The Philippine native swine is growing in popularity as the top choice meat for the traditional “lechon” delicacy in the country. With the increasing market demand for native lechon de leche, coconut farmers in the area are presented with a rare opportunity to earn extra income with only minimum investment capital.
Compared to commercial hogs, the Philippine native swine grows much smaller and but its meat compact. Mostly in speckled or solid dark hues (black, grey, and/or brown), native pigs are known to be highly resilient to extreme weather changes and diseases common to their pastel-colored counterparts. This attribute plus their availability in the province makes the native swine a prime candidate in the development of the lechon de leche industry in Quezon. And to be able to produce organic lechon, feed also needs to be not only organic, but highly affordable for the farmer communities to sustain.
Conventional feed is available, but with limited results. Composed mainly of a number of local and imported ingredients such as corn, soybean meal, animal gut and bones, synthetic vitamins and minerals, plus antibiotics, use of ready-made feeds prove to be less advantageous for farmers. With these expensive ingredients, factor in packaging costs and other expenses incurred by the manufacturers, these feeds prove to be pricey for regular supply. Synthetic ingredients further pose unattractive results to the taste of the meat. Not to mention the availability issues in isolated provinces throughout the country. And in order to make native swine production attractive to our farmers, issues in feeding must be addressed.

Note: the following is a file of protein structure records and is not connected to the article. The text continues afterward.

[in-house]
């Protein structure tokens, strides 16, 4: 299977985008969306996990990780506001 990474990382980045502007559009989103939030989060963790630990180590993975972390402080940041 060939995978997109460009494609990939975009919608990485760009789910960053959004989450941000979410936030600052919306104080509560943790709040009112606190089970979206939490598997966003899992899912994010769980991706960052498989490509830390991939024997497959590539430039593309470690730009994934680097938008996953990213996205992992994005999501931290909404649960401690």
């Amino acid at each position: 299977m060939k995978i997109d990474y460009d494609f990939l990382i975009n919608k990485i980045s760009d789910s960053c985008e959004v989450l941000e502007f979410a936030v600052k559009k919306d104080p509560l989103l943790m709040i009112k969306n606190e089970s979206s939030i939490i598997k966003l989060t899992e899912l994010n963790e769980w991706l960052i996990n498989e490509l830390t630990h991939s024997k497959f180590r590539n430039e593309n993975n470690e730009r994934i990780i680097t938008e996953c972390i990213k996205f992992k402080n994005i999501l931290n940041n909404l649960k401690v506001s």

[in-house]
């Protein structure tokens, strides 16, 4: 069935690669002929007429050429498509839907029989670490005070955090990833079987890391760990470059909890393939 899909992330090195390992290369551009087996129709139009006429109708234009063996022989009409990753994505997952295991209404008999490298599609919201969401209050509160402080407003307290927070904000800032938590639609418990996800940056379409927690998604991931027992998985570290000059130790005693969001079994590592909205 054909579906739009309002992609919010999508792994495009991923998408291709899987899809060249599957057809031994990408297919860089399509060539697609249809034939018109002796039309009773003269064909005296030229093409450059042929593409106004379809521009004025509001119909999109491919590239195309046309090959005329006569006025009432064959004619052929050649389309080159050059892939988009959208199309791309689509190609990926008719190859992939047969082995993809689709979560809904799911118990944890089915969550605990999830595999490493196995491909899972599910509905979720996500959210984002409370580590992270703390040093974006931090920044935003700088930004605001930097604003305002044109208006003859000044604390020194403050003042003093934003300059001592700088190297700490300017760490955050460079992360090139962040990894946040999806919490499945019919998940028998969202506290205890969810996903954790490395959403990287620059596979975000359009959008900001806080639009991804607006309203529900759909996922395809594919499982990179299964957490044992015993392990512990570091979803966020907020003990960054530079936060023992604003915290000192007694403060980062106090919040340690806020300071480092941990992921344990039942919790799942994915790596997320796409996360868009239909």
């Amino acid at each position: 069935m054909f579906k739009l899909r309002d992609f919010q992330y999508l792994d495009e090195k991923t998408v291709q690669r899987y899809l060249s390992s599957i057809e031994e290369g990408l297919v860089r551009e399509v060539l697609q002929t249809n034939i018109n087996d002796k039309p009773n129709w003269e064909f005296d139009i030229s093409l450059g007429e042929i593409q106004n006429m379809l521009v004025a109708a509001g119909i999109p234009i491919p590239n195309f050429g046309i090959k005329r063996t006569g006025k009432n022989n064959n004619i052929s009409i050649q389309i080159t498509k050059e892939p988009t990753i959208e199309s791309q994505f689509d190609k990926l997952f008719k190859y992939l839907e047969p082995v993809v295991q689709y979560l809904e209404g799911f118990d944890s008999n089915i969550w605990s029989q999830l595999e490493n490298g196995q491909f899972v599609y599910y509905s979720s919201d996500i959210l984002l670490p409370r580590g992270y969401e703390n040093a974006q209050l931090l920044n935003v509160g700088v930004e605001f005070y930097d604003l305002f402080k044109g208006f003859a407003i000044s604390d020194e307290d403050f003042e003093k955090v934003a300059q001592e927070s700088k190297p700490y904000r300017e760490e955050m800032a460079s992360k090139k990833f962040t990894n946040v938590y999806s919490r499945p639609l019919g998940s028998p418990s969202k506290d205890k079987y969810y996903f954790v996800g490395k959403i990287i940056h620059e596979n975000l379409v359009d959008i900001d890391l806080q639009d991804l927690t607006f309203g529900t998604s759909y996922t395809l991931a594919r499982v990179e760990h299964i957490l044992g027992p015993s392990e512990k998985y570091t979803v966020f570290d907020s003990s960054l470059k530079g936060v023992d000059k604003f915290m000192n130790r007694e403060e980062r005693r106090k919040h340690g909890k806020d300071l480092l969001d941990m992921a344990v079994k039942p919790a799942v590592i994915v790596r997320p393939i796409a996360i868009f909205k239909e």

In the project, “Native Swine for “Lechon de Leche” Production: Improving Feed Availability Through Integration of Sakwa as Forage Feed in Coconut-based Production Systems” launched in 2008, with lead proponents Ms. Mary Jean G. Bulatao and Mr. Virgilio T. Villancio of the University of the Philippine Los Baños (UPLB), native swine production and organic forage feed comes into focus.
Funded by the Bureau of Agricultural Research (BAR) under its National Technology Commercialization Program (NTCP), the project aimed to provide additional income for coconut farmers and increase their productivity in the province of Quezon, specifically in the municipalities of Mulanay and San Narciso. It also hoped to utilize the resources readily available to the farmer cooperators-this being the native pigs, and the possible feed they can provide that is both affordable and organic.
Sakwa: Cheap, organic feed Gabing San Fernando (Yautia sp.) is a fairly adaptable crop, thriving almost in any type of soil abundant in organic matter and can withstand any moderate weather condition, without needing chemical fertilizer or any synthetic nutrient additives. Sakwa is the corm of gabing San Fernando and is just the by-product of the crop. With gabing San Fernando being cultivated primarily to produce halaya and used as ingredient in other human food products, utilizing sakwa as forage feed does not demand added effort for cultivation and even lessens wastage. Although research has demonstrated that the crude protein content of sakwa is comparable to corn (7.67 percent vs. 8.5 percent), farmers were not aware of the possibilities of sakwa as forage feed ingredient and corn substitute, until the project of Bulatao, Villancio, and BAR.
“Pwede shang itanim ng pangkaraniwang magsasaka dito sa ating lugar” (“It can be grown by ordinary farmers in our area”), shares Villancio.
The project encouraged backyard planting of gabing San Fernando without the use of any chemical fertilizer. By combining sakwa with other plants such as the trichanthera and ipil ipil leaves and vegetables undergoing the same natural growing process, a nutrient-filled feed becomes readily available to the community-without additional cost. Positive results from testimonies of farmer cooperators and further studies by Bulato and Villancio indicate that sows even produce more milk for breastfeeding after being fed sakwa meal.
As a result of this, farmer cooperators around Mulanay and San Narciso have begun planting gabing San Fernando under their coconut trees where their native pigs are able to move about and feed thus, ensuring that Quezon’s native swine production remains true to its simple and organic beginnings.
By: Zuellen B. Reynoso, Bar Digest July-September 2011 Issue (Vol. 13 No. 3)